This has broad implications for automotive design, such as the role of sensors in a car and how much intelligence should be put at the edge. “A ‘dumb’ sensor will take a small amount of power and be relatively inexpensive to replace in the case of an accident,” said Rod Watt, director of vehicle architecture and system analysis in Arm’s Embedded and Automotive Line of Business. “However, the lack of pre-processing at the edge will mean more data will need to be transmitted and computed at the center. A more complex sensor, capable of pre-processing, will cost more but ultimately take some of the compute burden from the central processor and reduce the data bandwidth, but valuable data could be lost in the process. In all scenarios, safety, security, and getting the correct amount of processing in the right place in the chain is key to an optimal solution.”

This can vary greatly by region, too. While Europe and North American designers favor more localized processing of data, China is pushing for more centralized processing over high-speed communications rather than building those capabilities into the vehicle. That alters the basic design of the electronics, but it doesn’t alter the complexity or the amount of data that needs to be processed, which is enormous.

“Humans are not able to read data in more than five columns,” said Burkhard Huhnke, vice president of automotive strategy at Synopsys. “You need a computer to do that. It takes a system to observe and monitor all the functions of an autonomous car, and you still need some intelligence built into the car.”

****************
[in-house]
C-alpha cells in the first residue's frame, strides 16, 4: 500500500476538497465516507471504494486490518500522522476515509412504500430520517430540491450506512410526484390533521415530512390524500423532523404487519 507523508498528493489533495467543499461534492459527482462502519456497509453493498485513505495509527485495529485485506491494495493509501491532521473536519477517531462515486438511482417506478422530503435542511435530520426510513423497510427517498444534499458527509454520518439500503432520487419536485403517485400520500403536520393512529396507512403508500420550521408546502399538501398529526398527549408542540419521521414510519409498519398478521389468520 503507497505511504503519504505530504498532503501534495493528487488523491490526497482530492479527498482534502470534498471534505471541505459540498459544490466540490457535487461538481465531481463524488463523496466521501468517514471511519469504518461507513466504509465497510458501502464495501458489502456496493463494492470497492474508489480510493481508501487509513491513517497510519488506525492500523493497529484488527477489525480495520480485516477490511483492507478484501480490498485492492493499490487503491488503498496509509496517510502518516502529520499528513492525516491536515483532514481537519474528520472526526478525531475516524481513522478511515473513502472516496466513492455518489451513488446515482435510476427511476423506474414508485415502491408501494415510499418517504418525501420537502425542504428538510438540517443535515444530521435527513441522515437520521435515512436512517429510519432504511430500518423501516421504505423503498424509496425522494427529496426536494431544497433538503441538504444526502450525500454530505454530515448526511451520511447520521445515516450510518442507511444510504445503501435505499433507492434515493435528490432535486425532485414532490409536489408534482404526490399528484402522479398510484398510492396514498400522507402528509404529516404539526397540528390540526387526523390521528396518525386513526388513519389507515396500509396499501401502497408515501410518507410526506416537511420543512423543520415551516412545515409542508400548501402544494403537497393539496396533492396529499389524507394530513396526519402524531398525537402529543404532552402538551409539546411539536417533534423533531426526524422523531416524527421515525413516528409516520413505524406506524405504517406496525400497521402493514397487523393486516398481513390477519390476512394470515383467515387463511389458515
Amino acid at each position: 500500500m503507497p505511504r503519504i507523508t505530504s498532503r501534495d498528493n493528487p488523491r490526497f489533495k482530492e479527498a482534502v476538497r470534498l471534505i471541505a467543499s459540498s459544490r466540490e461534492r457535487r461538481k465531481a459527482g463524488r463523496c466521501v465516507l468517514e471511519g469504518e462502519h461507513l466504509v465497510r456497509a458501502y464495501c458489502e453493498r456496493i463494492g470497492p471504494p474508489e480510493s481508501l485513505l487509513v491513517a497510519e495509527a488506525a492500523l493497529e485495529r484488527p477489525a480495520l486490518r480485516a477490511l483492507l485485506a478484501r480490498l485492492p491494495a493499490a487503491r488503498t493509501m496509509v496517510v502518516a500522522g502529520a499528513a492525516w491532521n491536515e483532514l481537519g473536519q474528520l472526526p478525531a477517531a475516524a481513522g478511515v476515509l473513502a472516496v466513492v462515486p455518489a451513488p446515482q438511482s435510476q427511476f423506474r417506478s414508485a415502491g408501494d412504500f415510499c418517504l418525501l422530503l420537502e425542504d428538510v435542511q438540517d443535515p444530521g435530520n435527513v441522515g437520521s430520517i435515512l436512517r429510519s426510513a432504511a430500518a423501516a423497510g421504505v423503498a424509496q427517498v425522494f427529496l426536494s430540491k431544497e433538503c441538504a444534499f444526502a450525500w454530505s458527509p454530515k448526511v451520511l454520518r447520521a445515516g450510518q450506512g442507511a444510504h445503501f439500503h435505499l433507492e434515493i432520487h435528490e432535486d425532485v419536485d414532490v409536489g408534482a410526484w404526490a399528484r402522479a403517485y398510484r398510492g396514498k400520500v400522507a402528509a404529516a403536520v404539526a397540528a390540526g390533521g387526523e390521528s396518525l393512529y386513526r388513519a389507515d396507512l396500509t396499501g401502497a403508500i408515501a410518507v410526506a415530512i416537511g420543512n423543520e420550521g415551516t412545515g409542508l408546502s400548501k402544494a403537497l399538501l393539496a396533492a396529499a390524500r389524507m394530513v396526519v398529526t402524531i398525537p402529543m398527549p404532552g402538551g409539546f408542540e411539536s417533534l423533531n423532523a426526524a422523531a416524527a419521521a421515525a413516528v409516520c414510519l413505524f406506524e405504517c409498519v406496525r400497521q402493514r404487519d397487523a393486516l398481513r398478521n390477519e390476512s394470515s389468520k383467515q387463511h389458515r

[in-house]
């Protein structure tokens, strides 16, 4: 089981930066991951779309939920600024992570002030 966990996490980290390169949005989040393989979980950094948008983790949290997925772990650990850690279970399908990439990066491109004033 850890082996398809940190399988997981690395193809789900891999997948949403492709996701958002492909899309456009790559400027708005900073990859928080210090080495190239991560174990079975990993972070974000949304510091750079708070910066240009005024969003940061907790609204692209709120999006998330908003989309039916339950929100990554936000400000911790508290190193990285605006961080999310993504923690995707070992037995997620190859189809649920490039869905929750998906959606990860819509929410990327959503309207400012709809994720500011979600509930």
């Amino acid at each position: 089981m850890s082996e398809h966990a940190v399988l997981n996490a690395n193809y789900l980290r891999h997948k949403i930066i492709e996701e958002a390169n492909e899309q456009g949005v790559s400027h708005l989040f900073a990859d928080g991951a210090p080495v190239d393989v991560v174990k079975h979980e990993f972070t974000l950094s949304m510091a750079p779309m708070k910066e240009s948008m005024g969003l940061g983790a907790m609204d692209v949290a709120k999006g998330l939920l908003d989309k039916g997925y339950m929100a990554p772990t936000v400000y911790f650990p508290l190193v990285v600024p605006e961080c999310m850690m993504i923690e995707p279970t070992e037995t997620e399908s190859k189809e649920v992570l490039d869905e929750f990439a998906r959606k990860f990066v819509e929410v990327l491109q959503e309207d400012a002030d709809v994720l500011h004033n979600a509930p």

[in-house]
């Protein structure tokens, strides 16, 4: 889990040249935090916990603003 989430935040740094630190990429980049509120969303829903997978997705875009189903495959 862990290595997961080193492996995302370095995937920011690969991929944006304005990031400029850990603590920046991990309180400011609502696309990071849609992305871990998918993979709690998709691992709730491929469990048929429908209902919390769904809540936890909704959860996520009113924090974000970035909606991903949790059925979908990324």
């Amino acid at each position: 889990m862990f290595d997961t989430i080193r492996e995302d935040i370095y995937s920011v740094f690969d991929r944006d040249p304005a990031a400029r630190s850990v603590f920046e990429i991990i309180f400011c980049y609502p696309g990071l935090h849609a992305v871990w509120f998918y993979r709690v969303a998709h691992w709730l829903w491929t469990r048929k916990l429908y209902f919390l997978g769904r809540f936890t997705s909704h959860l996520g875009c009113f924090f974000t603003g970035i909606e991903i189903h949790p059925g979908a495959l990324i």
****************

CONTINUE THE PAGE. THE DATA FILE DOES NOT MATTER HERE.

Huhnke noted that one of the most effective ways to achieve this is with pre-developed IP and a standardized infrastructure. “You need to begin standardizing the infrastructure. Autonomous cars will require 150,000 to 200,000 lines of code. Now one can afford to do that anymore. Even at large automotive groups they are beginning to standardize on open infrastructures to provide over-the-air updates.”

Fig. 1: Simulating real-world driving. Source: Nvidia

The rising value of simulation
While standardization helps with real-world testing, assessing the nominal performance of individual sensors and combinations of sensors under all possible real-world scenarios is impossible. “As a result, we’ll need new technologies and approaches to assess performance, and simulation is a very important one,” said Kurt Shuler, vice president of marketing at Arteris IP. “This is a new area, and the industry is just starting to understand the magnitude of the issues. But the new ISO PAS 21448 SOTIF spec should be helpful in providing a common framework and terminology to start this important work.”